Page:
Endocrine Abstracts (2016) 41 EP374 | DOI: 10.1530/endoabs.41.EP374

From Horner's syndrome to primary hyperparathyroidism: a case report

Maria Kurowska1, Joanna Malicka1, Witold Chudzinski2 & Jerzy S. Tarach1


1Department of Endocrinology, Medical University, Lublin, Poland; 2Department of General and Endocrinological Surgery, Medical University, Warsaw, Poland.


Introduction: Horner’s syndrome represents a clinical symptom that may result from a variety of lesions both in the central and peripheral nervous system. It is a combination of ipsilateral ptosis, pupillary miosis and anisocoria, enophthalmos and facial anhydrosis induced by disruption of the sympathetic innervation of the eye anywhere along its three-neuron trail. Tumors are the most frequent causes of Horner’s syndrome.

Aim: Aim of the study was to present a rare case of Horner’s syndrome caused by parathyroid adenoma.

Case report: 50-year-old man was initially diagnosed in neurology ward because of right Horner’s syndrome in the form of ptosis, pupillary miosis and enophthalmos. CT of the neck disclosed 30×26×16 mm homogenous solid tumor strictly adhering to the posterior contour of the right lobe of the thyroid with initial density 56 HU. Differential diagnosis included: atypical part of the thyroid gland, parathyroid adenoma or paraganglioma (in MRI). 99mTc-MIBI parathyroid scintigraphy revealed an area of increased tracer accumulation that could correspond to enlarged right parathyroid gland. PTH level was 347–426 pg/ml (n<72), total calcium level 11.8–12.9 mg/dl (n<10.4), ionized calcium 1.64–1.67 mmol/l (n<1.32). Low concentration of serum phosphorus (2.3 mg/dl) and increased urine calcium excretion (570–950 mg/24 h, n<300) were also observed. 25(OH)D3 blood level was 14.39 ng/ml (n>30). Due to the suspicion of PTH-secreting paraganglioma daily urine excretion of methoxycatecholamines (913 and 742 μg/24 h; n<1000) and biopsy of the lesion (parathyroid tissue) have been done. During surgery a tumor of the right upper parathyroid gland has been removed. The postoperative pathologic examination revealed 4.5×2.5×21.3 cm parathyroid adenoma. The Horner’s syndrome symptoms did not resolve after surgery.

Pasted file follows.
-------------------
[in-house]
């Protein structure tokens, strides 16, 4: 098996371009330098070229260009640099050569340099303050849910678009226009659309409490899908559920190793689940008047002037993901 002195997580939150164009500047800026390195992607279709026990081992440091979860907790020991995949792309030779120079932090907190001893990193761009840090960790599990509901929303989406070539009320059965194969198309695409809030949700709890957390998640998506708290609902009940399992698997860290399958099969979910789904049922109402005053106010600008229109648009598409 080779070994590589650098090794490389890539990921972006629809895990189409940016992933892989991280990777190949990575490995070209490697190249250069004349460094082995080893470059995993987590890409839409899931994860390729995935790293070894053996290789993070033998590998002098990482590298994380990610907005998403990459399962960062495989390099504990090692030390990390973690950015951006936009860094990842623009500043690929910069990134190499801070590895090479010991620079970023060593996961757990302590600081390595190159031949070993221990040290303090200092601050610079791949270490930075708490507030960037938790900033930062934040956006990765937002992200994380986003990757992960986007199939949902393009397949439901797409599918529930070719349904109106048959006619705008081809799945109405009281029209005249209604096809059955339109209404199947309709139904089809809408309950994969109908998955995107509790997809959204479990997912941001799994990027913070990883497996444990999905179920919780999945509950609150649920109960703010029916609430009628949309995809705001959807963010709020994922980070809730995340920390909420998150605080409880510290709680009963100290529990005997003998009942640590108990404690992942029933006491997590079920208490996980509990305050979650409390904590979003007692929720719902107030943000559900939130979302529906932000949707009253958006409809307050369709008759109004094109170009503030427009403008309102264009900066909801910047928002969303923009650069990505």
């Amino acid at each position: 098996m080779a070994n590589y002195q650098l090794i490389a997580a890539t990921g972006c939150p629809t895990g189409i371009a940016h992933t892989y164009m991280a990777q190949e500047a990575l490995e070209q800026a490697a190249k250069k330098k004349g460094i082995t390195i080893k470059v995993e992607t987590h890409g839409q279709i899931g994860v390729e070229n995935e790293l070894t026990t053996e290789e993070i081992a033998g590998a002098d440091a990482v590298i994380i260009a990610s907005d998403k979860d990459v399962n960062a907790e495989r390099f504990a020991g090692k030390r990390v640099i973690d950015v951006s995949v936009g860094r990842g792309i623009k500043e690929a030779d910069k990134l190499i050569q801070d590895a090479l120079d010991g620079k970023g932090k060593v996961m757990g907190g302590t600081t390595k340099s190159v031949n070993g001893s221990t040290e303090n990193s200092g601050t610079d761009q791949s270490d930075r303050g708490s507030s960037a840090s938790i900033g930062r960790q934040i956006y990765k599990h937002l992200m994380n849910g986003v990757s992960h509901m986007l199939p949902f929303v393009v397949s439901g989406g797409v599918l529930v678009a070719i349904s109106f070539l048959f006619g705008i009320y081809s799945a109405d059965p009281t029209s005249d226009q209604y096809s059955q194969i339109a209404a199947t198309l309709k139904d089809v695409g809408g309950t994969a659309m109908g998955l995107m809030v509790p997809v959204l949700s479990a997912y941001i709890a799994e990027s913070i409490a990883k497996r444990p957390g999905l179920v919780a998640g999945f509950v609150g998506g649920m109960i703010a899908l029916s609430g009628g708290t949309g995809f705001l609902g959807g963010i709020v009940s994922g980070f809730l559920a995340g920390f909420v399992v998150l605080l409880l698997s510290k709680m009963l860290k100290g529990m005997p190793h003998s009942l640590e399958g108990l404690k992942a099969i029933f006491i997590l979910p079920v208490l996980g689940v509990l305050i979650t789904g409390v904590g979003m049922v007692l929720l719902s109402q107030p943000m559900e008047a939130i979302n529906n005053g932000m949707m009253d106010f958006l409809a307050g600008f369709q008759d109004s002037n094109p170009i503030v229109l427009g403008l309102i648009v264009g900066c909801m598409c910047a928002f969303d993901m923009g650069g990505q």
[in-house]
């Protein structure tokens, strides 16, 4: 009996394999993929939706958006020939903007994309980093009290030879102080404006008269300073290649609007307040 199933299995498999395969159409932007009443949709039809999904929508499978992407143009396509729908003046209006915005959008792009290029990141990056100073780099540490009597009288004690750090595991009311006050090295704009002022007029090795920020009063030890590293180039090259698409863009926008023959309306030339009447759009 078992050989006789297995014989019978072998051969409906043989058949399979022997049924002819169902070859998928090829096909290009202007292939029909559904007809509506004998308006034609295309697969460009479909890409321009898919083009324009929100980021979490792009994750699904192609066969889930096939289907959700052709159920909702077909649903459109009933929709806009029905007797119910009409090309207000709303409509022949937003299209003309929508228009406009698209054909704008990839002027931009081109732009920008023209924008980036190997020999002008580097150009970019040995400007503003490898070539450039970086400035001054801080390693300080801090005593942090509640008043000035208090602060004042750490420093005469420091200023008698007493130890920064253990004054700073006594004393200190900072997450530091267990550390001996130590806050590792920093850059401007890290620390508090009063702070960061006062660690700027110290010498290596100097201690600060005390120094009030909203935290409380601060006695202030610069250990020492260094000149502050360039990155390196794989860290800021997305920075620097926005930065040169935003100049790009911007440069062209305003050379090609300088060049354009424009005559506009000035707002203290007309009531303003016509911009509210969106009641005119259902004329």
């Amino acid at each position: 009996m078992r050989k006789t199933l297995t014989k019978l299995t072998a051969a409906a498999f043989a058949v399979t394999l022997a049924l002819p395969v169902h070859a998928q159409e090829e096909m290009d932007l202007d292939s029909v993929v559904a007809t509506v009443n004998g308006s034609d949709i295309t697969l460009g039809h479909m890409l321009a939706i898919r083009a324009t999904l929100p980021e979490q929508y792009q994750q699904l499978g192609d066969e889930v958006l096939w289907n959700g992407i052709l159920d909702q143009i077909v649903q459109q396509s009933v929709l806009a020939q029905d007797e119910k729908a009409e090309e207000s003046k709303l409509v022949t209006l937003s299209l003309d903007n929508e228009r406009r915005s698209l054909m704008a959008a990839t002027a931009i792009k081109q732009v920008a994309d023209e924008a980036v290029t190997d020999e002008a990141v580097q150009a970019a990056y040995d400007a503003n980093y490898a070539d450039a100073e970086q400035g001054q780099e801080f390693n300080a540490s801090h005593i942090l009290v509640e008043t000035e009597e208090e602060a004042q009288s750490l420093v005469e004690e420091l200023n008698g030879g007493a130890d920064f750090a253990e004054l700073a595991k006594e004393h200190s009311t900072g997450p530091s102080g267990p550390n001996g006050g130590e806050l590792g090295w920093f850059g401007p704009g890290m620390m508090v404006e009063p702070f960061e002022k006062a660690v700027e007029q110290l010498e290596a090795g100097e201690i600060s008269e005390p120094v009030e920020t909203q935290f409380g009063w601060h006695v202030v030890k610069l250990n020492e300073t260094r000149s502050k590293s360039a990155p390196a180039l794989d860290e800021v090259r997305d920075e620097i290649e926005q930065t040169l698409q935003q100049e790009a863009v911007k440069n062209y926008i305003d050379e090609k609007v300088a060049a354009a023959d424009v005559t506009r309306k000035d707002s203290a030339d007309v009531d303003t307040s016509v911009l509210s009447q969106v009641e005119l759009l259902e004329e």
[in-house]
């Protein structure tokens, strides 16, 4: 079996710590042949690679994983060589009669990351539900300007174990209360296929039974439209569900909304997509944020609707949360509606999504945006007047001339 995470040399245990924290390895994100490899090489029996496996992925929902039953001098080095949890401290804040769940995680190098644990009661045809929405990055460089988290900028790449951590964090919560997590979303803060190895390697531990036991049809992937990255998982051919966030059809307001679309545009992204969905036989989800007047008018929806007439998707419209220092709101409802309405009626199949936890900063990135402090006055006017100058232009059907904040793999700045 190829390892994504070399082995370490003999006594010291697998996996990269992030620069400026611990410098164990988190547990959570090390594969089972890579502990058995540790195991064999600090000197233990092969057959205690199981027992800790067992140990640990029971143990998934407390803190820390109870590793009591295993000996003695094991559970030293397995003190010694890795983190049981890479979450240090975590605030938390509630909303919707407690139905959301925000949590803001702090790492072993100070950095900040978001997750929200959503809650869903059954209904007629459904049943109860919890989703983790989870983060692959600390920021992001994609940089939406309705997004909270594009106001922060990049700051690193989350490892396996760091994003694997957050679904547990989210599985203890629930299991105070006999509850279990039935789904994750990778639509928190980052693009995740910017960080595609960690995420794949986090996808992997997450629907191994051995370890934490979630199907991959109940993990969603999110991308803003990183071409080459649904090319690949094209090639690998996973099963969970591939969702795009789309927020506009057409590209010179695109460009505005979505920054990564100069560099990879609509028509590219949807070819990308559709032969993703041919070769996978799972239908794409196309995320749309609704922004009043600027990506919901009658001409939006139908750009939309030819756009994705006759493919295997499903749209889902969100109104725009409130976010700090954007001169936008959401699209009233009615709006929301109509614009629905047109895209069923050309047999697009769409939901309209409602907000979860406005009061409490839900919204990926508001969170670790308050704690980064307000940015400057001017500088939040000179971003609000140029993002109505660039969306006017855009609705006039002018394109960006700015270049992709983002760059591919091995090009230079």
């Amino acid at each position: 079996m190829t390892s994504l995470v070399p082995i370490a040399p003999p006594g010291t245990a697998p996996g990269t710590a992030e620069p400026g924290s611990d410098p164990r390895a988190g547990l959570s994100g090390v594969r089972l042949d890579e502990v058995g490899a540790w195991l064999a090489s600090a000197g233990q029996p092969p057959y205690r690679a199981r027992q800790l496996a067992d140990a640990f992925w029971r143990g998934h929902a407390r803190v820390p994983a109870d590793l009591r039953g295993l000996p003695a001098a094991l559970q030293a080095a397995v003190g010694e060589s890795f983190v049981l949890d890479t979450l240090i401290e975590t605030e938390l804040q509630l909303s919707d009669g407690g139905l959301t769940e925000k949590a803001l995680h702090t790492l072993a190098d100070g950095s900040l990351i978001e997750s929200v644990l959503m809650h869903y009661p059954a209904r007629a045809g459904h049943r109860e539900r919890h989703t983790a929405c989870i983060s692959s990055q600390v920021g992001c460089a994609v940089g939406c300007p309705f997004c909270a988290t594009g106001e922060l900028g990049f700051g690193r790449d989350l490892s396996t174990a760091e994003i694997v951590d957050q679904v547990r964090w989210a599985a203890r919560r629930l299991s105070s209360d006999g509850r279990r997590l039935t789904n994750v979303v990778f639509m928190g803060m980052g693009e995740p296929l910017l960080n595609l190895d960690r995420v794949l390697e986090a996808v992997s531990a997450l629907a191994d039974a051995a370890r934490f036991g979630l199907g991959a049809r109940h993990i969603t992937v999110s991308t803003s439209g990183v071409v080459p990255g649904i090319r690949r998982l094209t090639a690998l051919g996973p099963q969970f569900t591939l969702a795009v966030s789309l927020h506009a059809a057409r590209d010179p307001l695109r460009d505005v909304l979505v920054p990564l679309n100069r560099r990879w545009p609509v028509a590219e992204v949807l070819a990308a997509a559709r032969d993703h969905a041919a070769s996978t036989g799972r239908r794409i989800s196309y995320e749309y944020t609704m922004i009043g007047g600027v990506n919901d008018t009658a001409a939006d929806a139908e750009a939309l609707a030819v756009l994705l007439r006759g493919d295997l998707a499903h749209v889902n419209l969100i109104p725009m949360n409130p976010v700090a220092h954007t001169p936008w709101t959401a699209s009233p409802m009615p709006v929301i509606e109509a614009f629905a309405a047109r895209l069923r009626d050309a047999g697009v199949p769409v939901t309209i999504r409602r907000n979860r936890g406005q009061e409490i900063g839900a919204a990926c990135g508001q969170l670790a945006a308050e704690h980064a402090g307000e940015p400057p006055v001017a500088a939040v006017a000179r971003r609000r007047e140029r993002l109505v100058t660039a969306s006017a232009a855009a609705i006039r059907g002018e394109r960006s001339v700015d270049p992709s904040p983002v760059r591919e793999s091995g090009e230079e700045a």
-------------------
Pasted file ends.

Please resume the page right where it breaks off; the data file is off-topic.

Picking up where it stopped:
Conclusion: Among the many causes of Horner’s syndrome, parathyroid tumor should be taken into account in the differential diagnosis.

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